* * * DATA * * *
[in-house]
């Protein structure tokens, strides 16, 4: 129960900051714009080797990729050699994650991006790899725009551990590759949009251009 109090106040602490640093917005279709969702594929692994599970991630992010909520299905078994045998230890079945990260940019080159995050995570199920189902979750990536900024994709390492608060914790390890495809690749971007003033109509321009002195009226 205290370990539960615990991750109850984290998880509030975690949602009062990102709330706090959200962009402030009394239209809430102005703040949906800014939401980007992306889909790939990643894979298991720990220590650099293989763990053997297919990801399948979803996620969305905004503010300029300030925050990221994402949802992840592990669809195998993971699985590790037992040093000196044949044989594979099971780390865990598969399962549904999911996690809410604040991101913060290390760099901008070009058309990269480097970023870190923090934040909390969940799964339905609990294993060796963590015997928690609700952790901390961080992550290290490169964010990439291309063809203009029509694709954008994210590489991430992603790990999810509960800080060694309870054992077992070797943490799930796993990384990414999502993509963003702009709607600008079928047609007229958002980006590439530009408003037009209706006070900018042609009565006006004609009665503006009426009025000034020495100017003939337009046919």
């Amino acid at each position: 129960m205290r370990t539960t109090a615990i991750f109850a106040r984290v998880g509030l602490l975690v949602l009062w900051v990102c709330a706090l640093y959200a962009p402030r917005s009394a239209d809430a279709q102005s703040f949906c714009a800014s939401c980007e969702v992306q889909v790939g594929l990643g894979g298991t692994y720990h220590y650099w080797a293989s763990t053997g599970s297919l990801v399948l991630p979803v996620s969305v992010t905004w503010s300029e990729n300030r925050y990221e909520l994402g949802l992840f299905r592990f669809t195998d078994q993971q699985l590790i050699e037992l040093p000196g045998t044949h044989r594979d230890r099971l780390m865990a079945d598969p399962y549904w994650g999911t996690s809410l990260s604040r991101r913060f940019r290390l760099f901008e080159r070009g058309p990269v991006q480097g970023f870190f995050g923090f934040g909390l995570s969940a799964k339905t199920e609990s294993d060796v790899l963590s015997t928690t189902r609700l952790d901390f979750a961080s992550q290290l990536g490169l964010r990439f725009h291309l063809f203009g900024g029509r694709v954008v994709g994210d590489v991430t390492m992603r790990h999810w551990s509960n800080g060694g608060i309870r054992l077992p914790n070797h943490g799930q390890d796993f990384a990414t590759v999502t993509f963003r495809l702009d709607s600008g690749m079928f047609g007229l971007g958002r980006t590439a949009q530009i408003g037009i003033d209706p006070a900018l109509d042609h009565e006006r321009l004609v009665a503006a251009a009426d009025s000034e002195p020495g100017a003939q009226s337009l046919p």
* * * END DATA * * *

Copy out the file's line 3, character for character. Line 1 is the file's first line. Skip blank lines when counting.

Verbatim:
């Amino acid at each position: 129960m205290r370990t539960t109090a615990i991750f109850a106040r984290v998880g509030l602490l975690v949602l009062w900051v990102c709330a706090l640093y959200a962009p402030r917005s009394a239209d809430a279709q102005s703040f949906c714009a800014s939401c980007e969702v992306q889909v790939g594929l990643g894979g298991t692994y720990h220590y650099w080797a293989s763990t053997g599970s297919l990801v399948l991630p979803v996620s969305v992010t905004w503010s300029e990729n300030r925050y990221e909520l994402g949802l992840f299905r592990f669809t195998d078994q993971q699985l590790i050699e037992l040093p000196g045998t044949h044989r594979d230890r099971l780390m865990a079945d598969p399962y549904w994650g999911t996690s809410l990260s604040r991101r913060f940019r290390l760099f901008e080159r070009g058309p990269v991006q480097g970023f870190f995050g923090f934040g909390l995570s969940a799964k339905t199920e609990s294993d060796v790899l963590s015997t928690t189902r609700l952790d901390f979750a961080s992550q290290l990536g490169l964010r990439f725009h291309l063809f203009g900024g029509r694709v954008v994709g994210d590489v991430t390492m992603r790990h999810w551990s509960n800080g060694g608060i309870r054992l077992p914790n070797h943490g799930q390890d796993f990384a990414t590759v999502t993509f963003r495809l702009d709607s600008g690749m079928f047609g007229l971007g958002r980006t590439a949009q530009i408003g037009i003033d209706p006070a900018l109509d042609h009565e006006r321009l004609v009665a503006a251009a009426d009025s000034e002195p020495g100017a003939q009226s337009l046919p």